“Good point. It’s a slow poison, though. You said that’s what you wanted.”

  “Yes. He has a house full of armed guards. He needs to feel fit as a grishnard on catmint until I’m long gone.”

  Lu handed Silveo a piece of cloth, soaked in water from her canteen. Silveo wrapped the flower, making sure that any pollen-stained petals were moist and unlikely to send clouds of orange dust into the air. He put the whole thing into a small, dry sack, and they started off through the forest. No trail led up to this meadow, but Lu knew the way.

  “Anything else you can tell me?” she asked. “How do you want to administer it?”

  “In wine, probably,” said Silveo. “He’s very suspicious, and I don’t trust myself to be able to poison only his food. I need something we can both drink, but it’ll kill him and not me.”

  “Well, this should do the trick,” said Lu. “Like I said, it’s deadly to felids, but canids could make a meal of it and not die. He’ll start to feel unwell a few days after you leave, probably vomiting. He’ll urinate a lot, then not at all. A few days later, he’ll get confused and sleepy. Then he’ll go to bed and never get up again.”

  Silveo nodded. “Sounds about right.”

  Lu didn’t press for further details. She never wanted to know too much about how Silveo used the substances she provided him, and he didn’t usually volunteer information.

  “It’s his business partner,” said Silveo after a moment. Lu made no comment, but he continued, “Funny thing is, my target thinks we’re meeting to discuss the assassination of said partner. He doesn’t know that his partner has already paid me a lot more than he’s offering to make his final business deal.”

  Lu laughed in spite of herself. “They sound like terrible people.”

  “Everyone’s terrible people.”

  You’re not. You just don’t know it.

  Silveo had flicked out a knife and proceeded to pick a squirrel off a branch up ahead. The animal fell, thrashing, into the weeds, and he scrambled after it to retrieve his knife. “Hey, bring the meat back if you’re going to do that!” called Lu.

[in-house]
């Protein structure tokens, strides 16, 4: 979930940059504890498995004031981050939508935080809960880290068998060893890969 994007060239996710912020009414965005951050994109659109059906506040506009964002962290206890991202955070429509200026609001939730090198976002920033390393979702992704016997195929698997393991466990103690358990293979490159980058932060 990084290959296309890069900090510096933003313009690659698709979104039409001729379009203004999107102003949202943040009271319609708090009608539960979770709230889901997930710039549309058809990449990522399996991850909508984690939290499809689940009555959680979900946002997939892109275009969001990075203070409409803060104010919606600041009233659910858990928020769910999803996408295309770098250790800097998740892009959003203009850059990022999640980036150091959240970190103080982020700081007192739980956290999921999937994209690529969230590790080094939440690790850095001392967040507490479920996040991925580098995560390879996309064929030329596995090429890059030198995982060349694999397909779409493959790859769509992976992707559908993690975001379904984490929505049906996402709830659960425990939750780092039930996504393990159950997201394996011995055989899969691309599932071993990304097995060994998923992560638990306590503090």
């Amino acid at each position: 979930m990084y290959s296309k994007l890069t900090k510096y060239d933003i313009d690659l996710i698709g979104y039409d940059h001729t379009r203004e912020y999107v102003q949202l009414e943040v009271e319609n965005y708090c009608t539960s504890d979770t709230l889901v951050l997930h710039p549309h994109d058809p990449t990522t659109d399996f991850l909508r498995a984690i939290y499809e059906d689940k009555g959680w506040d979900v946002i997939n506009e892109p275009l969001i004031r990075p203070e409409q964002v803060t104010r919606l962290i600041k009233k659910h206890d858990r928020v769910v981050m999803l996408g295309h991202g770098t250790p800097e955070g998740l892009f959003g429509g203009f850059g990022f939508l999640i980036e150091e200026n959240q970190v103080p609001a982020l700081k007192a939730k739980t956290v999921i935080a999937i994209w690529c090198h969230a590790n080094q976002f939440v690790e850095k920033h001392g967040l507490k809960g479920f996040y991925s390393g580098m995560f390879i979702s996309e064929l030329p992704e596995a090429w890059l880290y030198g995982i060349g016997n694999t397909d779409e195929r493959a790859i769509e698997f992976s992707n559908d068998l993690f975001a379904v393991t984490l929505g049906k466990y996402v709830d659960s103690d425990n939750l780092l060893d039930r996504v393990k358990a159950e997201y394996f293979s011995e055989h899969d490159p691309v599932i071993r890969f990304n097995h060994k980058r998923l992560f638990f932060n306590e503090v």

“It’s just a rat with a fluffy tail,” retorted Silveo as he searched through the underbrush.

  “Good eating on those rats.”

  “I hate squirrels,” muttered Silveo as he returned to her with the small body.

  You hate the word, not the animal, thought Lu, but she took it anyway and put it in her pack.

  She tried to change the subject. “You’re getting better with the knives. Malpin must be a good teacher.”

  “He is.” Silveo laughed. “A deadly flower called temple-white… He’d like that!”

  “Is he still trying to get you to leave the temple service?”

  “I’m not in ‘service.’”

  “You know what I mean.”

  “Yes, he doesn’t like it. He says shelts who work for the Priestess come to bad ends. Like shelts who do what he does don’t come to bad ends? I haven’t met a lot of old assassins.”

  “He wants something better for you.”

  Silveo snorted. “I wonder if he’s forgotten what I was doing when we met. Being an assassin is something better.”

  Lu had to agree with him there, although she almost pointed out that Silveo mixed his old and new professions so freely that he could hardly be said to have left one behind. Let’s not quarrel today, though. “While we’re out here, I need to gather some other things.”

  “Anything else that I can fellate?”

  “Oh, I’m sure we can find something.”